Naples is an easy getaway from Miami — smaller, low-key and a lot more seasonal with its high percentage of winter residents. Some museums, restaurants and other attractions close every year for a month or two about now; some other places schedule construction and big repair jobs because this is when business is slowest.
If you’re headed to a particular place, call ahead or you may be rewarded for your 90-mile drive with a locked door.
The Naples Pier, a choice site for sunset-watching, is closed for reconstruction, reopening around Nov. 1. Naples Botanical Garden will be closed for maintenance Sept. 13-30. The car museum at the Revs Institute is closed until Sept. 15. The Baker Museum (formerly the Naples Museum of Art) is taking a shorter break than usual and is closed until Sept. 5. The Naples Food Tour resumes in mid-September.
So, what to do in Naples in August or September? Here are five suggestions:
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▪ Get out on the water. Naples and Marco Island offer sunset cruises, sightseeing cruises, dinner cruises and more. Our favorite is the Dolphin Explorer, a three-hour cruise from Marco Island with wildlife education built in. This crew identifies and names dolphins and tracks their movements every day. Visit http://dolphin-study.com.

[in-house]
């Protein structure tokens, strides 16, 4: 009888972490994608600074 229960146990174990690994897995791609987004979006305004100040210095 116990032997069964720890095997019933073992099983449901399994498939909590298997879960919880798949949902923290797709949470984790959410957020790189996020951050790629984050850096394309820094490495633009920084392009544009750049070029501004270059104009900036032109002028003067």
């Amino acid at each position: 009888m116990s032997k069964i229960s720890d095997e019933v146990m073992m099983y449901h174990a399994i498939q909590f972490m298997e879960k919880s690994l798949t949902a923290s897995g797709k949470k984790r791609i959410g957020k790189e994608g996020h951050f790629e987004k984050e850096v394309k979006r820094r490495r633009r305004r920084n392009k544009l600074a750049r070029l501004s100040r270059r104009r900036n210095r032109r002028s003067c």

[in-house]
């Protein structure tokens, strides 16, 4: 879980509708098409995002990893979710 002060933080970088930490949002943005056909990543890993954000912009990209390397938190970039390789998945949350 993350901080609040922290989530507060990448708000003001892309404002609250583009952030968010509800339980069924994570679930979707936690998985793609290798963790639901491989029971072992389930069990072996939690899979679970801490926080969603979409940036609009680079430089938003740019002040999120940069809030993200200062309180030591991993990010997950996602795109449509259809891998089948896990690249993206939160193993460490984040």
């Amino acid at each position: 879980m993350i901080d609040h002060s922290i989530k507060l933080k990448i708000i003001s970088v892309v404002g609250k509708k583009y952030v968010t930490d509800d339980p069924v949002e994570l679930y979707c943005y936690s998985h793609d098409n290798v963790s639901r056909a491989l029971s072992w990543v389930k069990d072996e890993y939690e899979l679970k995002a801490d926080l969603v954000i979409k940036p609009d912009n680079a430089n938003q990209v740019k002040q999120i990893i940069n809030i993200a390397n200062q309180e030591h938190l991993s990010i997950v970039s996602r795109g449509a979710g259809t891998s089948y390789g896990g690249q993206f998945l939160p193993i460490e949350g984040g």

▪ Learn about Southwest Florida history. The Collier County Museums, a group of five small, history-oriented museums are open. The flagship, the Collier County Museum in Naples, offers native gardens, archaeology lab and Seminole village. The others are the Immokalee Pioneer Museum, Naples Depot Museum, Marco Island Historical Museum and the Museum of the Everglades in Everglades City. Visit colliermuseums.com.
▪ Take a nature walk. Audubon Corkscrew Swamp Sanctuary offers guided walks on Tuesday and Thursday mornings through September, then daily starting in October. Use bug repellant. Because the water is higher in late summer, you might see more alligators and otters. Migratory birds are elsewhere, but Corkscrew has plenty of native birds. Visit corkscrew.audubon.org.
▪ Go shelling. Although the best time for shelling is January through April, when the wind blows shells up on the beaches, you can find shells now. The best shelling this time of year, says Capt. Chris Desmond from Dolphin Explorer, is at Marco Island’s Tigertail Beach, a long spit of beach that captures more shells. Visit tigertailbeach.net.
▪ Go paddling. For kayaking or canoeing, JoNell Modys of the Naples, Marco Island, Everglades Convention & Visitors Bureau suggests launching in the Marco River or the bay area behind Capri Fish House, which has a kayak outfitter, Naples Kayak Co. Near Keewaydin Island, you should spot wading birds from Rookery Bay National Estuarine Research Reserve.
Information: Visit paradisecoast.com.
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